I am not my gender

 

I’ve written about this on the Lib Dem Voice before so I apologise if I’m repeating myself but once again we’re discussing the idea that we need to get more women into politics as parliamentarians. Once again I’ll repeat myself in saying that this is not something I disagree with. But to have Willie Rennie say “I know many in the party instinctively do not favour positive action but I need to be frank with you. Nothing else has worked.” is actually incredibly concerning for me.

I may only be 22 but for years I’ve fought against those who would put me into a box labelled “female” and expect certain things from me because of that. Within the last week at my work we had a photoshoot and I was the only woman there and the photographer didn’t even bother to learn my name. I was referred to as “she” or “the girl” or “her” the entire time but my male counterparts all were addressed by name. When I started my degree my female lecturer told me that “There’s not much room for women at the top so you’d better be good.” Being boiled down to your gender is a really horrible way to go about life. Why would we ever want to try and implement that in our politics?

To be chosen for your gender above anything else you stand for is not the way forward in achieving equality. In fact, it’s pretty backwards. The See Me campaign for mental health ran with the slogan “See me. I’m a person, not a label.” and that’s something that’s stuck with me since the first time I heard it many moons ago. We should be seeing women for the value they have, not the gender balance they’d bring. So see us. We’re people, we’re not our gender. And we’re definitely not a way to fill a quota.

* Rebecca Plenderleith is a member in Dumbarton and blogs at Some Ramblings.

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26 Comments

  • Simon Thorley 26th Oct '15 - 1:51pm

    Excellent post – we must reject this illiberal identity politics and its obsession with putting individual human beings into collective boxes. What are we here for, if not to triumph individual freedom from labelling and prejudice?

  • I think Using male female quotas is essentially saying that getting the outcome you happen to want is more important than treating everyone equally and assessing them as an individual on their own merits.

  • Would now be appropriate for a joke about men getting it in the neck from women whatever their answer is on this particular issue?

    No? I’ll get my coat…

  • Women are already in a labelled box and there are already quotas against them. Positive discrimination is the only proven way of demolishing that reality and is not in any way illiberal.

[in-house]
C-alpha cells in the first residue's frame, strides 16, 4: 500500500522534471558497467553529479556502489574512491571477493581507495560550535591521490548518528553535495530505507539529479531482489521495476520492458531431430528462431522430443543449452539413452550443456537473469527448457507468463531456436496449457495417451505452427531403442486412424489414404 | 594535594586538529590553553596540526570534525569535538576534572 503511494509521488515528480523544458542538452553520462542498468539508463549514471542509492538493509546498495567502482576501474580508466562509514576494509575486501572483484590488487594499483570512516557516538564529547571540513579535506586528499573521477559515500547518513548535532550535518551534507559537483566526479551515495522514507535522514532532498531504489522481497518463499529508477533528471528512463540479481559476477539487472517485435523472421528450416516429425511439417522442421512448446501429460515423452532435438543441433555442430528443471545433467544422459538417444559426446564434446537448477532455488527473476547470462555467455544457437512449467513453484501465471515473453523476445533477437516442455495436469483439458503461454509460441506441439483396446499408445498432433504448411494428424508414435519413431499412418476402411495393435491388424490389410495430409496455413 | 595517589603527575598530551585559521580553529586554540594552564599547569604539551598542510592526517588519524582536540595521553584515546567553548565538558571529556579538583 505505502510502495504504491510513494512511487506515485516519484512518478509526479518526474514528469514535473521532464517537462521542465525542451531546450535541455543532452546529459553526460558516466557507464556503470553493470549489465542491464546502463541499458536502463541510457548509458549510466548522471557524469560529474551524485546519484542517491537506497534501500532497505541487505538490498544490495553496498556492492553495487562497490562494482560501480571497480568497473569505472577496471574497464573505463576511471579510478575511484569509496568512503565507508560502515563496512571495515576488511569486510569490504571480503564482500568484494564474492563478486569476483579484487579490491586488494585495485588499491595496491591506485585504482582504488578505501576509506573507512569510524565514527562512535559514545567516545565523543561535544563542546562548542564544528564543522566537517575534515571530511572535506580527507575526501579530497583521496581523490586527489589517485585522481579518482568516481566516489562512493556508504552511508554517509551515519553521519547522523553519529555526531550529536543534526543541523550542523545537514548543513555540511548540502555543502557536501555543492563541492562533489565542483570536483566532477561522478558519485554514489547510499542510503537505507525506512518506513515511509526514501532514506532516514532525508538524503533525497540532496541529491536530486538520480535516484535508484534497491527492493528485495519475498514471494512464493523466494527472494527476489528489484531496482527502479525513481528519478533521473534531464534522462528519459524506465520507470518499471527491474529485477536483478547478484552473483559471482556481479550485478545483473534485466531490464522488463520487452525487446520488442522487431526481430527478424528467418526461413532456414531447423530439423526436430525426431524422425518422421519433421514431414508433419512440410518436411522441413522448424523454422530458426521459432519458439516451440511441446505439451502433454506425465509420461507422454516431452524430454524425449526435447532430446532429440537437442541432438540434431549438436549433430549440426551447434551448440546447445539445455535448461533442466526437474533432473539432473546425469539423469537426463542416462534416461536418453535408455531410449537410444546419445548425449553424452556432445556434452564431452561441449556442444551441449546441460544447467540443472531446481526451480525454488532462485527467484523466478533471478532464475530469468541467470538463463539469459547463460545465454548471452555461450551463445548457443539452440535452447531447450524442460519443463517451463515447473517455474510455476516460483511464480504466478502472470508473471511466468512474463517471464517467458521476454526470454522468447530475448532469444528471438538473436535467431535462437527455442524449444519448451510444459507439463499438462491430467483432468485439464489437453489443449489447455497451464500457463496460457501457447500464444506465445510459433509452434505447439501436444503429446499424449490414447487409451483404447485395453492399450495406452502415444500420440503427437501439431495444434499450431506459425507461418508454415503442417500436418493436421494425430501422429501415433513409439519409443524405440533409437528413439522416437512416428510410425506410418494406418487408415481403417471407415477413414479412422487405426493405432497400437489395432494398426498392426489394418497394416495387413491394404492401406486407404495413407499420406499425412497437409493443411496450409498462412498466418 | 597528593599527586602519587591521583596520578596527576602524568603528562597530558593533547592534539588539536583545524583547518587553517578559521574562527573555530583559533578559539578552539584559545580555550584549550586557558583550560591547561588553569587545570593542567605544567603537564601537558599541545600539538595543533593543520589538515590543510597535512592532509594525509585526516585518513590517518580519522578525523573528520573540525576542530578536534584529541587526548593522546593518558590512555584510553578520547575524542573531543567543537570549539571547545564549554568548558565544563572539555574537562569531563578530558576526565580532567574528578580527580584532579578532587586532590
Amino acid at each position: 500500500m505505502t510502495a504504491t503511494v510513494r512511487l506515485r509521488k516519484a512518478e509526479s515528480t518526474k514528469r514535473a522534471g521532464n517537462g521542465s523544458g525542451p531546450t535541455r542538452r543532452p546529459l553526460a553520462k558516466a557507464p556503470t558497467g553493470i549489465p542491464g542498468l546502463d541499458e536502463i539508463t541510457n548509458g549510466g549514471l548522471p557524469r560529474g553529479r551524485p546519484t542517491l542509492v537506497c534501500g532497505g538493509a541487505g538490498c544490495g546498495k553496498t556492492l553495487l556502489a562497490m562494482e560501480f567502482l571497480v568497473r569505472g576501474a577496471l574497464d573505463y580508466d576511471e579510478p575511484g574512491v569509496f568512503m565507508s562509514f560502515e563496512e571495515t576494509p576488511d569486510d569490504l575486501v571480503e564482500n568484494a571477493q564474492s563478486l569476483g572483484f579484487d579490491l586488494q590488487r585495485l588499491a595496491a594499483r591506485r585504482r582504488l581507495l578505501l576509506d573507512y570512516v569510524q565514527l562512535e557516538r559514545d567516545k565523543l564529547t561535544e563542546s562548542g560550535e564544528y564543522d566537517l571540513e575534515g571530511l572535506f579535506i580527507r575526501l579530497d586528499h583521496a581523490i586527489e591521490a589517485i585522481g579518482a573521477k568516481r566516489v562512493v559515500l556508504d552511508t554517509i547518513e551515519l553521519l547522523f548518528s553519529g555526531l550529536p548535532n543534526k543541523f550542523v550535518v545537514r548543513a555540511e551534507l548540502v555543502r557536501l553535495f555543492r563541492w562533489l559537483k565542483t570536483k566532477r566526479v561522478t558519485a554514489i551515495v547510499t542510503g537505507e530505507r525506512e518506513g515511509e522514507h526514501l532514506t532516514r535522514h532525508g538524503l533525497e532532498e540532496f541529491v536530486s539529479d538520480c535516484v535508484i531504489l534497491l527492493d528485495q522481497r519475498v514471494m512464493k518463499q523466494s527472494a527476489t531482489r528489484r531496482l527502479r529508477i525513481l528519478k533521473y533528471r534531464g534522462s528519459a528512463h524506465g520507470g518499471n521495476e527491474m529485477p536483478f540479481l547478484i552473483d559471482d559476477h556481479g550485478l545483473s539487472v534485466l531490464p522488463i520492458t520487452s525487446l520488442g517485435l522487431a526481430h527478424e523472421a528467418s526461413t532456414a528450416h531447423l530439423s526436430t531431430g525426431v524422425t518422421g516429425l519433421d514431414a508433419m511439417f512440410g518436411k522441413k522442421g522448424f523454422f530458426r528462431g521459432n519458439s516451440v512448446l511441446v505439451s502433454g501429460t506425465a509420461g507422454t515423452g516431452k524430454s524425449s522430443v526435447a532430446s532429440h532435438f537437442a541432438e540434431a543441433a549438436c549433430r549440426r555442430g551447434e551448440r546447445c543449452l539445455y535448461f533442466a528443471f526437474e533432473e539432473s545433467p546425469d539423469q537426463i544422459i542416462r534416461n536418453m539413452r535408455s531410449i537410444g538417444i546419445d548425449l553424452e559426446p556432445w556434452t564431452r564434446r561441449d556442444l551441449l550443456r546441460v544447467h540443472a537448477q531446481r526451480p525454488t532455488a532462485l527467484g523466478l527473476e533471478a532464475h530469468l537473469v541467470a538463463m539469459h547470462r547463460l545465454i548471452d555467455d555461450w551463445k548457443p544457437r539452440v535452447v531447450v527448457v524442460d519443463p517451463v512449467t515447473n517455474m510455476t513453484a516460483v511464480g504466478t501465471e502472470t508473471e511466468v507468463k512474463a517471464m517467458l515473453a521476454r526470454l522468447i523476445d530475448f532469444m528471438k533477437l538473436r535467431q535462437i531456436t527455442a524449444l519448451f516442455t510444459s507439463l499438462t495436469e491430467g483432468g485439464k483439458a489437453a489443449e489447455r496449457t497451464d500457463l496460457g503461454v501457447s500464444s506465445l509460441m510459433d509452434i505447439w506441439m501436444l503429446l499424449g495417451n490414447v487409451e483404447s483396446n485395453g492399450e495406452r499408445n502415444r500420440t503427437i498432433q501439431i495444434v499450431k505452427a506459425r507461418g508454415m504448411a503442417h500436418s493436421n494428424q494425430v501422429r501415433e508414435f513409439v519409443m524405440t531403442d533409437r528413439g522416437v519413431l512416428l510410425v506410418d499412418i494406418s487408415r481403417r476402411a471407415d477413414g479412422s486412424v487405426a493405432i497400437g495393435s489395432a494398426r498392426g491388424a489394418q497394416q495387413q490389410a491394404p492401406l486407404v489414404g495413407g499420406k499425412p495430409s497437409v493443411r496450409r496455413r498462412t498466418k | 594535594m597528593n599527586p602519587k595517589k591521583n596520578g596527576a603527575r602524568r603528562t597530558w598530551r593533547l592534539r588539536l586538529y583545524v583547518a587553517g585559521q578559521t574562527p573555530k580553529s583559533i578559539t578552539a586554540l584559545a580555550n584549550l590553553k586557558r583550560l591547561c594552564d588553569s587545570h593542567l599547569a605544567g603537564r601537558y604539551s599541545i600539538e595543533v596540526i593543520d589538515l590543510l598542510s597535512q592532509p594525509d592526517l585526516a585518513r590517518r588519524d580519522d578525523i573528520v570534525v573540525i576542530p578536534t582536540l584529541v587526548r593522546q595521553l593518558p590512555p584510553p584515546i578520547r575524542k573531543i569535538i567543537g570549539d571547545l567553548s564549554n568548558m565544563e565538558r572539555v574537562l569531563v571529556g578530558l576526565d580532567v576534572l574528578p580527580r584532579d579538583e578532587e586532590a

• Eddie Sammon 26th Oct '15 - 4:13pm

    Do not be afraid of standing up for your gender, men, women or anyone else. I’ve done more than my fair share of moaning about positive discrimination and the like in the past, but I do like a good honest debate and I sometimes manage to get my mind changed as a result of it!

  • Of course you are not merely your gender but humans make judgements about people in just a few seconds. It’s the way we are made so both you and me will be identified as a woman first and then other judgements will come into play. Exams are no longer marked with your name on the top because it was discovered that female examinees were being under marked. It is this sort of unconscious bias that we are up against in the world of politics. We need quotas so that it becomes common to have female MPs in the party, so that in the future young women like you will be judged on your abilities and character and no longer on gender.

  • Ruth Bright 26th Oct '15 - 7:29pm

    But Simon Thorley and others there has to be a level playing field. I worked pretty tirelessly for the party, normally for free, for 21 years. I am not complaining. The party has been at the centre of my life and I am grateful for all the fun and friends it has given me. But when, as a PPC, after those 21 years of service I wanted and needed the equivalent of statutory maternity leave, it was not granted and “my” seat went out to a selection with five male candidates. What is that if not an election rigged in favour of men?

    Off the top of my head I can think of seven female activists where having children was a factor in them bowing out and the party offered little flexibility. There is much passion on LDV against AWS. Where is the passion about the way things are rigged against women?

  • Richard Underhill 26th Oct '15 - 9:11pm

    Have a look at today’s debate in the Lords on tax credits. The Lotrds’ Speaker is a woman. The movers of the Liberal Democrat, Crossbench and Labour amendements are all women. Labour’s leader in the Lords is a woman and the Tory leader might be too.

  • The problem that those arguing against AWS is that they have never produced a selection system that puts women anywhere near the 50% of PPCs that they should be. The one and only time we got that (and more or less a balanced parliamentary team) was when we used zipping for the first Euro poll under a form of PR. (It was later abandoned and election by election women reduced in number and retiring women MEPs were replaced by men) Now I’m well aware of the need for a range of minorities to be represented in any Lib Dem Team, but the most glaring gap is the gender gap. The party’s selectorate has far too many people who will always vote for a man in preference to a woman – a lot of them women! Sometimes you have to force change. AWS is in many ways a sledgehammer to crack a nut, but the nut has refused to be cracked for all of my 50 + years in the party. When I joined the party in 1964 the parliamentary team was all men and now in 2015 it’s all men. All the very slow progress we had made towards getting more women into parliament has been swept away by the 2015 debacle. People who don’t want AWS have a duty to lay out clearly how they will ensure that our candidates will be gender equal without AWS. Platitudes like we have to tackle discrimination at its source just don’t cut the mustard. We’ve tried and tried to tackle this problem and have failed. I know many – both men and women – in our party find the whole idea illiberal, but so is the present system which has failed for all of my lifetime ( and before that too) to get remotely near a gender balanced parliamentary party, never mind started to tackle the issues of minorities. Sometimes we have to take difficult decisions and sometimes people have to change their minds. To misquote Keynes ‘When the facts change I change my mind, what do you do Madam’